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With power comes great responsibility and also it has always been assumed considerable stress.
But a team of academics have discovered that those at the top appear to experience lower levels of stress than those individuals who are not in positions of responsibility.
The research team, led by Jennifer Lerner, professor of public policy and management at Harvard Kennedy School, looked at leaders from the public and private sectors and included military officers, business executives, government officials and heads of non-profits from around the world.
The team found that stress levels – as measured by stress hormones such as cortisol – were lower in leaders than in non-leaders. A further study found that even among leaders those at the very top were less stressed than their lesser ranked peers.
The academics believe that these stress levels can be explained by feelings of control.
“Our evidence indicates that higher ranking leaders have a greater sense of control in their lives,” says Prof Lerner. This would explain why these individuals had lower levels of cortisol she adds. However, Prof Lerner says that an alternative explanation may be that some individuals are able to rise to the top because they are able “to insulate themselves from the stresses that go with increased responsibility”.
The research – “Leadership is associated with lower levels of stress” appears in the Proceedings of the National Academy of Sciences.. The research team consists of Amy Cuddy, associate professor at Harvard Business School, James Gross, professor of psychology at Stanford University, Christopher Oveis , assistant professor of management and strategy at the Rady School of Management at the University of California at San Diego, Gary Sherman a post-doctoral fellow at the Harvard Kennedy School and Harvard doctoral students Julia Jooa Lee and Jonathan Renshon.
● Inspired in part by her personal experience as one of a few female PhD students in Harvard’s computer science and economics department Katherine Milkman has been examining discrimination against women and minority candidates before they apply for a job.
Now a professor of operations and information management at the Wharton school at the University of Pennsylvania, Prof Milkman wanted to discover what happened to these applicants in the run up to a job application – did they receive the same levels of encouragement and access to the same amount of “insider” information as white male applicants.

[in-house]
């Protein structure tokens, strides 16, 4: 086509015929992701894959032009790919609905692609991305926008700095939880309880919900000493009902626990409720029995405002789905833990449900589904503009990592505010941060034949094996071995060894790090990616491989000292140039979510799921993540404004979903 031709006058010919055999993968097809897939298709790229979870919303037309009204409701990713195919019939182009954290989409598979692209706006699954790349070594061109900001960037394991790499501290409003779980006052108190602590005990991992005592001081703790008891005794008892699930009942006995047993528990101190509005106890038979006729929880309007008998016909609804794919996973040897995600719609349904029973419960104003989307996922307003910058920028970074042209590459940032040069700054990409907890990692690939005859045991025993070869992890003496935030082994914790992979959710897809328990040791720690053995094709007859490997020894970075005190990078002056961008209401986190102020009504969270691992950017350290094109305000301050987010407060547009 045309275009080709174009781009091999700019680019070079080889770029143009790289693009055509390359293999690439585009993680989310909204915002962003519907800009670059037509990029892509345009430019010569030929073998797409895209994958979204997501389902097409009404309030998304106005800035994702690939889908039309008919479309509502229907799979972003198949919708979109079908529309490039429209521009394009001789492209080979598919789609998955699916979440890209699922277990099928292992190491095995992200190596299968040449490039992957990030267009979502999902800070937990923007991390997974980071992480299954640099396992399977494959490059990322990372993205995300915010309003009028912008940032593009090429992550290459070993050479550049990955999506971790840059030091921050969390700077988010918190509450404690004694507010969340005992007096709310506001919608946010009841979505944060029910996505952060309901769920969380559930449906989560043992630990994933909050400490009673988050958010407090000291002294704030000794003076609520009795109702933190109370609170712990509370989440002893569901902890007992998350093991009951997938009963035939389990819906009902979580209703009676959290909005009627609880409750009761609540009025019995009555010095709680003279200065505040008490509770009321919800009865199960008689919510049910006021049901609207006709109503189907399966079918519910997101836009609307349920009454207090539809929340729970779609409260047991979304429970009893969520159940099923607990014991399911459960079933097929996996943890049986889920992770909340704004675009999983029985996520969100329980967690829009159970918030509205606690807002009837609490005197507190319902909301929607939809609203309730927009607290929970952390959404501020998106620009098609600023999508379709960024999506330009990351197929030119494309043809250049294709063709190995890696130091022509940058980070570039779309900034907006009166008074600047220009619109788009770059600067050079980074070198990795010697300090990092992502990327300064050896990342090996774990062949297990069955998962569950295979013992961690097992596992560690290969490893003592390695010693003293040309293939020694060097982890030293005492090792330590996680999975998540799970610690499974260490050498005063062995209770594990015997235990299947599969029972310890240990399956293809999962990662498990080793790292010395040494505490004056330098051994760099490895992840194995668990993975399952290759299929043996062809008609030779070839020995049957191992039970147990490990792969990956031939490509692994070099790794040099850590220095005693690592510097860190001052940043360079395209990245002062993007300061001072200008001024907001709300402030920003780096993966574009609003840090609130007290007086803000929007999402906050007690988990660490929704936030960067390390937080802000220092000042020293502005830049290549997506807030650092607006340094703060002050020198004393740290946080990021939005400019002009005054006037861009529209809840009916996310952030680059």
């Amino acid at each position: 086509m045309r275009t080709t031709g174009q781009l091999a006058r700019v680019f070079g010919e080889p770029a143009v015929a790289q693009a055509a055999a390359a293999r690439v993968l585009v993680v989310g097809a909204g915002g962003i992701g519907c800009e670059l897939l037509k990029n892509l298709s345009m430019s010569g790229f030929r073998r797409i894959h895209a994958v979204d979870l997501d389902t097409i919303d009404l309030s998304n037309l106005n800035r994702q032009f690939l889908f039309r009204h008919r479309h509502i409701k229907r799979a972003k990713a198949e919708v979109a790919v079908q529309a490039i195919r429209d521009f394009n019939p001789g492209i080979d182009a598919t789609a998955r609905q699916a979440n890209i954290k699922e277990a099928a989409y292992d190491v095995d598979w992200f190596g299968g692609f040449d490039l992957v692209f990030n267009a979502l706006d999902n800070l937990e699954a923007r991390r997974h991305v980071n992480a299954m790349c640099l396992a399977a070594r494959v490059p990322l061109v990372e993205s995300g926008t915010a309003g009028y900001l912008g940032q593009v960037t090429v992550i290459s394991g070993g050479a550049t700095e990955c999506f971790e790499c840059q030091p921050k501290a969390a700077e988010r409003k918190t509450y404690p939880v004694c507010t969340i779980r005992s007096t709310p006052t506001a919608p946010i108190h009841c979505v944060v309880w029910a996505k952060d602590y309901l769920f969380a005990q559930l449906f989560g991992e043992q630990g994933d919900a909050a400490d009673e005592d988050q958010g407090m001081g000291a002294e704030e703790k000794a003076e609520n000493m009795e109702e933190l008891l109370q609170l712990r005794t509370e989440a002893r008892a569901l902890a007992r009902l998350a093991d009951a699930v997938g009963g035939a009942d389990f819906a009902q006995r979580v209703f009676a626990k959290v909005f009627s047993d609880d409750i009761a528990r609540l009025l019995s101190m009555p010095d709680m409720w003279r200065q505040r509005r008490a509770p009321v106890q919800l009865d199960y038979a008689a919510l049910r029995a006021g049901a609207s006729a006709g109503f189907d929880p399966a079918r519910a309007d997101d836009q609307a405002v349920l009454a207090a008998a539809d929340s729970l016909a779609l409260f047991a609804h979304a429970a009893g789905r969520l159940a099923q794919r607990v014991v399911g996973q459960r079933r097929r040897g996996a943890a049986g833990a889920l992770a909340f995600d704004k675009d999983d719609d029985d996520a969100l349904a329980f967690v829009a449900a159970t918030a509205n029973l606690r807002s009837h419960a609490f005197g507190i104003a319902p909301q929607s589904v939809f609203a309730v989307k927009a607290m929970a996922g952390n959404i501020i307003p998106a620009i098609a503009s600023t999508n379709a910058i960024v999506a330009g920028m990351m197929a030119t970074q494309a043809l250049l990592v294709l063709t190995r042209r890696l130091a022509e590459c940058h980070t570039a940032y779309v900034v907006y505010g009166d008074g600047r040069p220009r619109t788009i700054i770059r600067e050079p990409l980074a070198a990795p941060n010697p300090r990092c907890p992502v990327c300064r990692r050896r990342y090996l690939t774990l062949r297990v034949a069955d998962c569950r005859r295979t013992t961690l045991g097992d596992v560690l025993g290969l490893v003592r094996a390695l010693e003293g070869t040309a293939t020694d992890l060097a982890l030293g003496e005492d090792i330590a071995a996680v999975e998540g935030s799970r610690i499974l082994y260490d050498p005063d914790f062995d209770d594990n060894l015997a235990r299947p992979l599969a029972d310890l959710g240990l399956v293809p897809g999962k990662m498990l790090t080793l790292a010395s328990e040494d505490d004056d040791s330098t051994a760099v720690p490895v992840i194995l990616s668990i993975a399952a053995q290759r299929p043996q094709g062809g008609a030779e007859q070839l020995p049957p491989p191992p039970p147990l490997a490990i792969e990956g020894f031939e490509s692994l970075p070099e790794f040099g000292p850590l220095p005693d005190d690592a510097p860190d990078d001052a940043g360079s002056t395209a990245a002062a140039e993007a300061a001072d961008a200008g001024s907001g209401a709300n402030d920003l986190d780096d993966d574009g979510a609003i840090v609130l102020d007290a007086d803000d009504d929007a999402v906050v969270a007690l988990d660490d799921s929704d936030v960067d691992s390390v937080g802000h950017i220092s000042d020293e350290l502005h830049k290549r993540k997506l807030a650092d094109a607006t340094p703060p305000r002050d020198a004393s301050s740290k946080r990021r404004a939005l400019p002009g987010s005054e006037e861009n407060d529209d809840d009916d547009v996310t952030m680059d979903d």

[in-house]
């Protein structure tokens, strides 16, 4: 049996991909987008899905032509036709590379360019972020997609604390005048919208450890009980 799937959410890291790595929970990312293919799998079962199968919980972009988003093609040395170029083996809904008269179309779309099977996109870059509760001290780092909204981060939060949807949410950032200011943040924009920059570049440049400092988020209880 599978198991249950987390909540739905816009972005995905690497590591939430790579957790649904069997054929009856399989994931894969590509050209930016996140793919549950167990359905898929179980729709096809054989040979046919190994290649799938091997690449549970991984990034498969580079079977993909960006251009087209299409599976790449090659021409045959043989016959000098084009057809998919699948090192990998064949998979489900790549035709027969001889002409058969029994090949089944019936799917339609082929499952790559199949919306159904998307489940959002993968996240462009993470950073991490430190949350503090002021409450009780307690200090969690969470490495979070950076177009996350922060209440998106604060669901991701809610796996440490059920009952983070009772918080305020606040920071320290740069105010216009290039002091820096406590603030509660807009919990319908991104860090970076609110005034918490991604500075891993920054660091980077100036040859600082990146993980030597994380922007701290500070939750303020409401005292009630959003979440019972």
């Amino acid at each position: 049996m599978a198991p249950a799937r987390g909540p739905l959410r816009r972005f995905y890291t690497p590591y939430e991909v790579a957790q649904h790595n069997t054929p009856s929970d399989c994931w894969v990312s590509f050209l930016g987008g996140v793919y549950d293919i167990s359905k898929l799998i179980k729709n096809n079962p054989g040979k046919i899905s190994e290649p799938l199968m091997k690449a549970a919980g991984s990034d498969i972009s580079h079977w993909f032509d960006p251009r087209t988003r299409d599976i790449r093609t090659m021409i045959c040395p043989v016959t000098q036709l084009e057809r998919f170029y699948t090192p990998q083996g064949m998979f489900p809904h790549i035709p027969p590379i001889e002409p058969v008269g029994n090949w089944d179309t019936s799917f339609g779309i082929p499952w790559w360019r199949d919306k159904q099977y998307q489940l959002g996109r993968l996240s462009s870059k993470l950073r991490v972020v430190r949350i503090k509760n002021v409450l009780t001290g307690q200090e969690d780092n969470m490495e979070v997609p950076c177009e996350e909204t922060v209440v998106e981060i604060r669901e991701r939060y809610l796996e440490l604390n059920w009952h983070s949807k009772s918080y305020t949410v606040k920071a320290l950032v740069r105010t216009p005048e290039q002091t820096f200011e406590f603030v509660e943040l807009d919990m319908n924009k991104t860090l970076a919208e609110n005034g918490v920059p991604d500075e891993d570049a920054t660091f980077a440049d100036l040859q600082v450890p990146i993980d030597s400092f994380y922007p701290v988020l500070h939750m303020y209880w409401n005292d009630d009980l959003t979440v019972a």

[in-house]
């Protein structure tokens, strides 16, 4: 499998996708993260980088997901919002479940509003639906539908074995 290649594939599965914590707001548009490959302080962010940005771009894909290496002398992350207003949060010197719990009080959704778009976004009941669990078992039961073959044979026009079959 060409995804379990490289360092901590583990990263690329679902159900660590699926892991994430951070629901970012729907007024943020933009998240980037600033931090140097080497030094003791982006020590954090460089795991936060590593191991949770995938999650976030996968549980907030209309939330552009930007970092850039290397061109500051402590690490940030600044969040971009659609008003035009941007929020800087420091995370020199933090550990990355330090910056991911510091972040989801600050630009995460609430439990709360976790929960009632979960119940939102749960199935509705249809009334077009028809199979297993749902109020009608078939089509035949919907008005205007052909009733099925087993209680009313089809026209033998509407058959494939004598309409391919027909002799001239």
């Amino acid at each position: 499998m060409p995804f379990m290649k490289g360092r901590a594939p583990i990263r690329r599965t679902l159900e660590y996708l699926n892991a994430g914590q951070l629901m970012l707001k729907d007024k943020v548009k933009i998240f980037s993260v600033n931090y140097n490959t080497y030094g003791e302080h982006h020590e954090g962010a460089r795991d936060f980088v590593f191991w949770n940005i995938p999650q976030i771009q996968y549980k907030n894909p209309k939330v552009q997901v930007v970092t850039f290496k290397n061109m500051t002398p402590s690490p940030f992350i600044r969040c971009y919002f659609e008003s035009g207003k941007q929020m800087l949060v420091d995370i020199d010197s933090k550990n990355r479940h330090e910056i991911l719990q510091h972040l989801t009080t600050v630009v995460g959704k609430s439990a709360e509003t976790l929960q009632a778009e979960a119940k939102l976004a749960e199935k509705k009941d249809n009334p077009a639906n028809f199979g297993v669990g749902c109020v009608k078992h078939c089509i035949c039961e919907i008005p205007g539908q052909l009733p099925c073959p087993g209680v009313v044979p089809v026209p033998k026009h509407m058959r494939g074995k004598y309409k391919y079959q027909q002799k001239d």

Receiving encouragement and information about the job ahead of a job application can be very important say the academics. An individual who seeks but does not receive any encouragement may well be too discouraged to pursue any job opportunity.
With colleagues Modupe Akinola of Columbia University and Dolly Chugh of New York University, Prof Milkman set out to explore how prospective applicants to doctoral programmes were treated. They discovered that professors were less likely to be responsive to women and minority candidates and that this level of unresponsiveness was greater in academic disciplines that paid more and at private institutions where faculty salaries are higher on average.
“In a lot of industries you need insider information to successfully break in. There are a lot of things that an insider knows that an outsider wouldn’t and an applicant who receives encouragement and mentoring is therefore at a huge advantage,” says Prof Milkman.
The researchers sent emails – from fictional prospective doctoral students – to 6,500 professors at 258 US universities, representing 89 disciplines asking for meetings. The names of these students were manipulated to indicate gender and race and some of the meeting requests were for the same day while other requests were for a week later.
While there was hardly any difference in the response rate when prospective students asked for an immediate meeting, when the meeting request was for a week later the researchers found that white male candidates were 26 per cent more likely to schedule a meeting successfully and 16 per cent more likely to receive a response.
Prof Milkman says that varying the time was important because “When you are focused on the now ... you are not thinking about the why. Discrimination really comes out when people are thinking about why to meet with someone.” Having a lead time of a week she adds gives an individual the chance to evaluate whether or not the meeting is worthwhile.
‘Temporal distance and discrimination: an audit study in academia’ is published in Psychological Science and ‘Heterogeneity in discrimination? A field experiment’ is published online at the Social Science Research Network.